Waste & Materials

Every product we buy represents an investment of the energy, water and material resources required to make it. Waste is basically the unwanted stuff left over once we’ve used the product. It might be packaging, food waste or broken household items.

Managing waste and recycling is really just a part of managing material resources. The reasons why we reduce waste and recycle are:

  • to keep the materials needed to make new products in circulation in the long term, partly to ensure the on-going supply of these materials,
  • to avoid sending waste to landfill and, in doing so, avoid the environmental impacts of landfill,
  • to ensure better resource productivity for the material resources we mine or grow, and
  • to gain the benefits of using recycled materials in manufacturing, for example, the energy savings of using scrap metal instead of virgin material to make metal products.

The average Australian household throws out 15.7kg of garbage and recyclable items every week.

Source 1997 Beverage Industry Environment Council National Recycling Audit and Garbage Bin Analysis.

The 1997 BIEC national waste study found that the proportions of the different types of garbage/recyclables by weight were:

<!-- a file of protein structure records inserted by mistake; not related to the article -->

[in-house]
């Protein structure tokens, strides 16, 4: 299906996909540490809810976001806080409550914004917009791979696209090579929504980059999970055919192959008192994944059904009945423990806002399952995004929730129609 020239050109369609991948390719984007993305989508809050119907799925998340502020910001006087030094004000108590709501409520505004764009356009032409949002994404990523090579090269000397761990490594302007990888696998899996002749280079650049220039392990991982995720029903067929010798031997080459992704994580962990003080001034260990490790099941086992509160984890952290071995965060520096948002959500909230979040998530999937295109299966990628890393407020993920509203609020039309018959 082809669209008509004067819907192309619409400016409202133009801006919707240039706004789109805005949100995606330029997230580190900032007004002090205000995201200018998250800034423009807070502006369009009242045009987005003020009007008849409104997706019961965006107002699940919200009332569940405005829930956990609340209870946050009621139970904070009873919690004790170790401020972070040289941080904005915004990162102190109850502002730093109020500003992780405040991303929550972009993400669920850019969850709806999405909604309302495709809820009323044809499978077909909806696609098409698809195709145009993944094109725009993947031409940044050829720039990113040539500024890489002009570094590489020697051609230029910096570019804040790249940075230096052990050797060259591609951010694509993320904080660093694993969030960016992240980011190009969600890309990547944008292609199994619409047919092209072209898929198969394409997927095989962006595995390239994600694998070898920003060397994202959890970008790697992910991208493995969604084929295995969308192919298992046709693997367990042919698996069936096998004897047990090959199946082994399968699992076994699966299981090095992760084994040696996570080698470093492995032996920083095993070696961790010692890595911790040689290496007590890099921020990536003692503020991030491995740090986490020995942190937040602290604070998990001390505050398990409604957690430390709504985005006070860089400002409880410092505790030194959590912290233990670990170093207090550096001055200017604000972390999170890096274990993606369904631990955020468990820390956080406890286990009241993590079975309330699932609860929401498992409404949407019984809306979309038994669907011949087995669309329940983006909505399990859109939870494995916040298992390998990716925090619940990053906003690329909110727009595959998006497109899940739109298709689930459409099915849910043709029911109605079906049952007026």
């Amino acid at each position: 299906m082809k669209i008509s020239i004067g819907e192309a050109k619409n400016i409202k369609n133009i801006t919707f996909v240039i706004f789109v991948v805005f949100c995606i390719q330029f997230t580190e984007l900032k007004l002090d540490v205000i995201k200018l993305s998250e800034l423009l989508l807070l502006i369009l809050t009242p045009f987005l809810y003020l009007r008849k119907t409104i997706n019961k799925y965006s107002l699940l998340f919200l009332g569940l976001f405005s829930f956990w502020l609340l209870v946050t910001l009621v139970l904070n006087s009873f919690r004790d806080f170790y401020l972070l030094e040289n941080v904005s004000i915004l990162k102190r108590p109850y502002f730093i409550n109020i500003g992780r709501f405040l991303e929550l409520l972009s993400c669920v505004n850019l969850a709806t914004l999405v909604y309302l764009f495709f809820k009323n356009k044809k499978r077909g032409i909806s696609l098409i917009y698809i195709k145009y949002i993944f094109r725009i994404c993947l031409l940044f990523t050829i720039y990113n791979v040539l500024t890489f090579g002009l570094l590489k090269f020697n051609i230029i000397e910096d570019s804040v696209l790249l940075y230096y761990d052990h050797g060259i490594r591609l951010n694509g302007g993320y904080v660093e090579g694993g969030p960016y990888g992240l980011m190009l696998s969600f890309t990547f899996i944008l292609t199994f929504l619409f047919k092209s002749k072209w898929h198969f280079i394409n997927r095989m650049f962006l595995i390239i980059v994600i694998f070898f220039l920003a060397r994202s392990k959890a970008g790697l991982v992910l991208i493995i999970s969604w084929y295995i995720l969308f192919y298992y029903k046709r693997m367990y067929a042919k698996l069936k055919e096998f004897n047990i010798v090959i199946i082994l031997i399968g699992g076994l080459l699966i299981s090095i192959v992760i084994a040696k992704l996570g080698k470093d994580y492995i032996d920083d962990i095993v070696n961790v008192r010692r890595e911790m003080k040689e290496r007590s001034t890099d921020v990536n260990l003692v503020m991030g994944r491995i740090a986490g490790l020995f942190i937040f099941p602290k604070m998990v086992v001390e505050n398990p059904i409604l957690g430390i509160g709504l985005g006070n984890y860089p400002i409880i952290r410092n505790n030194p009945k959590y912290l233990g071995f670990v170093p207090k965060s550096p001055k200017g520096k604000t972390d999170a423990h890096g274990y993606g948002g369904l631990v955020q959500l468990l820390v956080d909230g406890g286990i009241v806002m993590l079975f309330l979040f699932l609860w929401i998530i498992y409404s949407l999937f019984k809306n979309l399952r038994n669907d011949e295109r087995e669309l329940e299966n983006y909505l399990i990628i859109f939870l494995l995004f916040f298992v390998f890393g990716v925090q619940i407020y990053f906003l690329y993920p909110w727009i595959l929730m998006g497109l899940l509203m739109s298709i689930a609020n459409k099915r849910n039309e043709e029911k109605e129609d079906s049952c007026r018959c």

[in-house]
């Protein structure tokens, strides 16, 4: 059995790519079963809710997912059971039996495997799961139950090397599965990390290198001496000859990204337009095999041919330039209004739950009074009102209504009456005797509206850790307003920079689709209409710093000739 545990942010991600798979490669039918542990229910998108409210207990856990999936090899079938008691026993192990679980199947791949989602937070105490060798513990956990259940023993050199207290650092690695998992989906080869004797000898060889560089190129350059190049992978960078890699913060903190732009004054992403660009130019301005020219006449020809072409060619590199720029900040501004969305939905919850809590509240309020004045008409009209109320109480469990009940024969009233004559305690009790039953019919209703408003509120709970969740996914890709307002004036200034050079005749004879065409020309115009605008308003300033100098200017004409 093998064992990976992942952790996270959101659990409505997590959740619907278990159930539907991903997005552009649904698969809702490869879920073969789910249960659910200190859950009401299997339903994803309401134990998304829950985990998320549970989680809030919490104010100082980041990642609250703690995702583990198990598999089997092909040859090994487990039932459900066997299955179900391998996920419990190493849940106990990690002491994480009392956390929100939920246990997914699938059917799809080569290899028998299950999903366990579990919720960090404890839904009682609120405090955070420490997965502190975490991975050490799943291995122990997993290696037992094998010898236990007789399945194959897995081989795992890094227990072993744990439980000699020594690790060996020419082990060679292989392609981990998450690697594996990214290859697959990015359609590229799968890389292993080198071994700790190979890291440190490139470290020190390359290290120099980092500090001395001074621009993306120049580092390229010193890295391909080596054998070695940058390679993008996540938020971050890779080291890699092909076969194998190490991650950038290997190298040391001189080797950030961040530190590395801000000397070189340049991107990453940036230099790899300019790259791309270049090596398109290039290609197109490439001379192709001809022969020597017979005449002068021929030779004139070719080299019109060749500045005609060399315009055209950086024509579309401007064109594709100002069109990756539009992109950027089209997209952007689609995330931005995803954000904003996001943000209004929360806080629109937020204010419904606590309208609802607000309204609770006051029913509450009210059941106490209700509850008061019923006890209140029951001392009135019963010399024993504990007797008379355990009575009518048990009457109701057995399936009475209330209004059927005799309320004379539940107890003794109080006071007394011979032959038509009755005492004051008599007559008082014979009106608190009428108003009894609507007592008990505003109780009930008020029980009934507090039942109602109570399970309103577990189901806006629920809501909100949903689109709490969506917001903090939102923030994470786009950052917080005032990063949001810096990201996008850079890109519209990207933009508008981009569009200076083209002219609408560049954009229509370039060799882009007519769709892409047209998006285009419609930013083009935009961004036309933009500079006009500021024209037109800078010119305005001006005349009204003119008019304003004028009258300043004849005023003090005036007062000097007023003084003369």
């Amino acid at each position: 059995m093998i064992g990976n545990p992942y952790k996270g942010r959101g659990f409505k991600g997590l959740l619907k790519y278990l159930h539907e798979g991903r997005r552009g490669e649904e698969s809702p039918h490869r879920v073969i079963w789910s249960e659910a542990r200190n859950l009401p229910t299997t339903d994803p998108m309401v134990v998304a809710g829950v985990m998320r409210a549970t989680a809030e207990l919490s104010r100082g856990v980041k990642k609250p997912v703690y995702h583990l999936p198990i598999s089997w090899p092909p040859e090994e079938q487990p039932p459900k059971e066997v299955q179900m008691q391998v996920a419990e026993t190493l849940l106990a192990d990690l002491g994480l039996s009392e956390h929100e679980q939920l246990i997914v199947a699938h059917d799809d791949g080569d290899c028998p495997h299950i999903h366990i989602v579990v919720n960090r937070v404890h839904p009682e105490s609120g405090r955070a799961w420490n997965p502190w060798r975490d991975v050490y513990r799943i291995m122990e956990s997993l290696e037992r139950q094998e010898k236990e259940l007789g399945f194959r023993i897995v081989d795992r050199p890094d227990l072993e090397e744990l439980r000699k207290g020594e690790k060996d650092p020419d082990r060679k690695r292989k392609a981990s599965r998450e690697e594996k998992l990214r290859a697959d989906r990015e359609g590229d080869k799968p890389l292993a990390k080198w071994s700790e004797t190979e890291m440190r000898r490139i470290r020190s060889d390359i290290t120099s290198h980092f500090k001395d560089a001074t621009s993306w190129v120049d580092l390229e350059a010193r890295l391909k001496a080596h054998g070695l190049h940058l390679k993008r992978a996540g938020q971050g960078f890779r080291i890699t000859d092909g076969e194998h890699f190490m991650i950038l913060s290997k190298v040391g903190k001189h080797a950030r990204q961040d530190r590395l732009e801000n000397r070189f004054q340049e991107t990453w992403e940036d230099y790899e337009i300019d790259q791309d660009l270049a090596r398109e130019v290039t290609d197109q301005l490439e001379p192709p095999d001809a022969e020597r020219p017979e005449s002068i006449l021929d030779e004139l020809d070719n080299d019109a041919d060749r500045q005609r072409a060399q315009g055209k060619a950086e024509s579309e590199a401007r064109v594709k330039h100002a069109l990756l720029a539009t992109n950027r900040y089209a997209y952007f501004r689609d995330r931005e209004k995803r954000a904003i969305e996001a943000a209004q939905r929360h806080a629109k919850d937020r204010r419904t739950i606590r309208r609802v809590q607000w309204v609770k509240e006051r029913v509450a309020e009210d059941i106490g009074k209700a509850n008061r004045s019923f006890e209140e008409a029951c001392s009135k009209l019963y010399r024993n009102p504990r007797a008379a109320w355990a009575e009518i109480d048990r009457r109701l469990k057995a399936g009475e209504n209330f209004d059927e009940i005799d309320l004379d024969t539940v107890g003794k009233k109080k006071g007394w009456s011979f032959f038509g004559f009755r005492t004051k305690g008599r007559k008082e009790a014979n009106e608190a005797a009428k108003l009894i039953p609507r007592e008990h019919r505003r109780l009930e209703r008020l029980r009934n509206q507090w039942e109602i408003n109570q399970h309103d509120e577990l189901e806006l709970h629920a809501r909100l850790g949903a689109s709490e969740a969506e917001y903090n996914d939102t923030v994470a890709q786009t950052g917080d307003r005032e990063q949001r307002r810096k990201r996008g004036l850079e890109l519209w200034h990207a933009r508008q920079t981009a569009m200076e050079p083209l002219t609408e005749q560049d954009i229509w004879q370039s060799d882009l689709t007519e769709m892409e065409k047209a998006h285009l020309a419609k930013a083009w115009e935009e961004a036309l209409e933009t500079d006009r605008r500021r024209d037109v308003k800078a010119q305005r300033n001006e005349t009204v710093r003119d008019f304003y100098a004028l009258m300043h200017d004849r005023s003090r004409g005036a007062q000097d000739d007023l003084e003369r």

paper and cardboard 23.6% (generally recyclable)
food waste 23.5% (avoidable and/or compostable)
green waste 20.2% (compostable and/or recyclable through green waste collections)
other 12.3% (clothing & household items can be given to charity)
glass 8.4% (recyclable)
plastics 6.1% (mostly recyclable)
contamination 2.6% (landfill)
steel 2.4% (recyclable)
liquidpaper board 0.5% (recyclable)
aluminium 0.3% (recyclable)
hazardous 0.2% (special collections)

You’ll see from the comments in brackets that there are alternative ways to deal with many waste materials instead of sending them to landfill. Your choice of products, the materials they are made from, how you use them and ultimately how you dispose of them can make a difference environmentally.